Trouble is - how does one go about making this point in what will normally be an attempt to appeal a conviction well out of time? I am asked to review quite a few cases and I turn down most of them on the first day for one fundamental reason - The convicted person is simply making a general complaint that he or she was not satisfied with the decision. They don't truely understand what they are trying to acheive. It is a straightforward request for the lawyer to tell them what their complaint is. No professional lawyer will take a general complaint to the Court of Appeal.

Succesful appeals are those in which the grounds are readily visible and are of a type justifying the intervention of the Court of Appeal. How do you know if you fall into that category? A few questions will help, although many more will be particular to each case:-

  1. Do you have a specific disclosure failure in mind? If so, what impact do you think the failure to disclose the material had on the trial?
  2. If you simply suspect there might have been a failure, how specific can you be and what are you going to ask the Court of Appeal to consider?
  3. Did you answer questions during interview that would have revealled the need to disclose particular material? Did you give the investigators an idea of which lines of enquiry to explore?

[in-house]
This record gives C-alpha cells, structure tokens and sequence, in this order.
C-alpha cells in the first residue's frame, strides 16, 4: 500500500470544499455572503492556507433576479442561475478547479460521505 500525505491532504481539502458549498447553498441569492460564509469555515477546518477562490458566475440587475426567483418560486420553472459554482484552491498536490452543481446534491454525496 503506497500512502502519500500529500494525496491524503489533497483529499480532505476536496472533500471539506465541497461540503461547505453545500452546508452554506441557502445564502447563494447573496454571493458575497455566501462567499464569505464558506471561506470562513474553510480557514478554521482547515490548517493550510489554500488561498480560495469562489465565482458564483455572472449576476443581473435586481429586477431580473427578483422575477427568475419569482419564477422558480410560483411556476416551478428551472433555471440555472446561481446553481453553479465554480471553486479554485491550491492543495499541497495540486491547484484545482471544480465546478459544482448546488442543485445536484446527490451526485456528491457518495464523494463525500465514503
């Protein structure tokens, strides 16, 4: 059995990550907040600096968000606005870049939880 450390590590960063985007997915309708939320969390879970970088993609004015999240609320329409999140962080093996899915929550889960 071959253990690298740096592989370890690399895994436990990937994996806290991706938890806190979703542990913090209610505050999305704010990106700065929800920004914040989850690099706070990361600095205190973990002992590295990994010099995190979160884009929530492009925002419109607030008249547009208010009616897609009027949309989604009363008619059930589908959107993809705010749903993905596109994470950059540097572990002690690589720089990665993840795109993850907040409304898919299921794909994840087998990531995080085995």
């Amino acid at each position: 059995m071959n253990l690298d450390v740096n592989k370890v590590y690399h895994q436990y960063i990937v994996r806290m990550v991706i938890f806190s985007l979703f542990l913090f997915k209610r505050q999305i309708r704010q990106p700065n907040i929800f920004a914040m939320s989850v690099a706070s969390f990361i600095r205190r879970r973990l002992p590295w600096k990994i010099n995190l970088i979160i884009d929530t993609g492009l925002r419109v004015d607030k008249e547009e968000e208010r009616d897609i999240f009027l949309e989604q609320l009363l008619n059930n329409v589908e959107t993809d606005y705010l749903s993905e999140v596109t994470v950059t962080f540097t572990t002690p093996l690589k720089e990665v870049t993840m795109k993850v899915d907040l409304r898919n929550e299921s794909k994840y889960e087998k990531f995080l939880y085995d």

4. When you considered the prosecution case, did you instruct your lawyers that they should pursue the line of enquiry giving rise to the subsequent complaint?
  5. Did the defence case statement refer to matters requiring the prosection to disclose the material you now complain about?
  6. If the defence case statement was not detailed enough to prompt the disclosure you complain about, was there a separate specific request to disclose that material?
  7. If there was a specific request to disclose material and the prosecution refused, was the matter pursued at court as part of the trial or beforehand?
  8. If you were unaware of the relevant material at the time of the trial, how and when did you discover it?
  9. Could it have been made available during the trial if you had known of its existance at the time? In fact, did it exist at the time?
  10. Was the missing material identified during trial and if so, what did the judge say about it to the jury and/or the advocates?